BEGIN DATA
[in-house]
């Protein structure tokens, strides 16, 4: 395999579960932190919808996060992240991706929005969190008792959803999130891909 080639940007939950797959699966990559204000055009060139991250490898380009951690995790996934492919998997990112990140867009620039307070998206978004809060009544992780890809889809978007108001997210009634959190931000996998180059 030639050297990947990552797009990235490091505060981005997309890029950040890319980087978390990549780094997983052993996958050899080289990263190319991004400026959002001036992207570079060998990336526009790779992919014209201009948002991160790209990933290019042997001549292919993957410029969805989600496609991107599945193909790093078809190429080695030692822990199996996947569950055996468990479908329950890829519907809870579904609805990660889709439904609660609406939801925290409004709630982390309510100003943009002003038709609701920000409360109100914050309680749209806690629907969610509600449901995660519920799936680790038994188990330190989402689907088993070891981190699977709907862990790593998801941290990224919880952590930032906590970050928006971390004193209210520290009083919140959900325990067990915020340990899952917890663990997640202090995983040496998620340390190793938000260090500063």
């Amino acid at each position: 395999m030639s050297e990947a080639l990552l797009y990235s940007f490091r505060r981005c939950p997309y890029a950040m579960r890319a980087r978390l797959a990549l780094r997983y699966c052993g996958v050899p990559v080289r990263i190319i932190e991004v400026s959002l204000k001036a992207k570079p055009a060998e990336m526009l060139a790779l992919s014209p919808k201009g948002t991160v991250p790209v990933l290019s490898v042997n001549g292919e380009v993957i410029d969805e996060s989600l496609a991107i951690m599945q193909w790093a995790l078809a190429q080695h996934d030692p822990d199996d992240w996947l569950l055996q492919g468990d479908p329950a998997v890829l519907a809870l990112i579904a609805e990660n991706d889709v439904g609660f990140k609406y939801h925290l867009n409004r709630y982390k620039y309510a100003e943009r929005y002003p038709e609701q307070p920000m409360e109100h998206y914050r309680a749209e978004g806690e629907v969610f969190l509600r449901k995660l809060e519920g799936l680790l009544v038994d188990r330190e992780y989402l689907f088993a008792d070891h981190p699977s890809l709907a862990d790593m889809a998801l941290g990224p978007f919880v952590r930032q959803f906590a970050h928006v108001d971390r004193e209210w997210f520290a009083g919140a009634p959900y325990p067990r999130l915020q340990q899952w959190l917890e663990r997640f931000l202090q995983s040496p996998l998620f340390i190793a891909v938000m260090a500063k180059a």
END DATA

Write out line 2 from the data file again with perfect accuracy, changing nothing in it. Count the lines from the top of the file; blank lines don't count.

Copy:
């Protein structure tokens, strides 16, 4: 395999579960932190919808996060992240991706929005969190008792959803999130891909 080639940007939950797959699966990559204000055009060139991250490898380009951690995790996934492919998997990112990140867009620039307070998206978004809060009544992780890809889809978007108001997210009634959190931000996998180059 030639050297990947990552797009990235490091505060981005997309890029950040890319980087978390990549780094997983052993996958050899080289990263190319991004400026959002001036992207570079060998990336526009790779992919014209201009948002991160790209990933290019042997001549292919993957410029969805989600496609991107599945193909790093078809190429080695030692822990199996996947569950055996468990479908329950890829519907809870579904609805990660889709439904609660609406939801925290409004709630982390309510100003943009002003038709609701920000409360109100914050309680749209806690629907969610509600449901995660519920799936680790038994188990330190989402689907088993070891981190699977709907862990790593998801941290990224919880952590930032906590970050928006971390004193209210520290009083919140959900325990067990915020340990899952917890663990997640202090995983040496998620340390190793938000260090500063």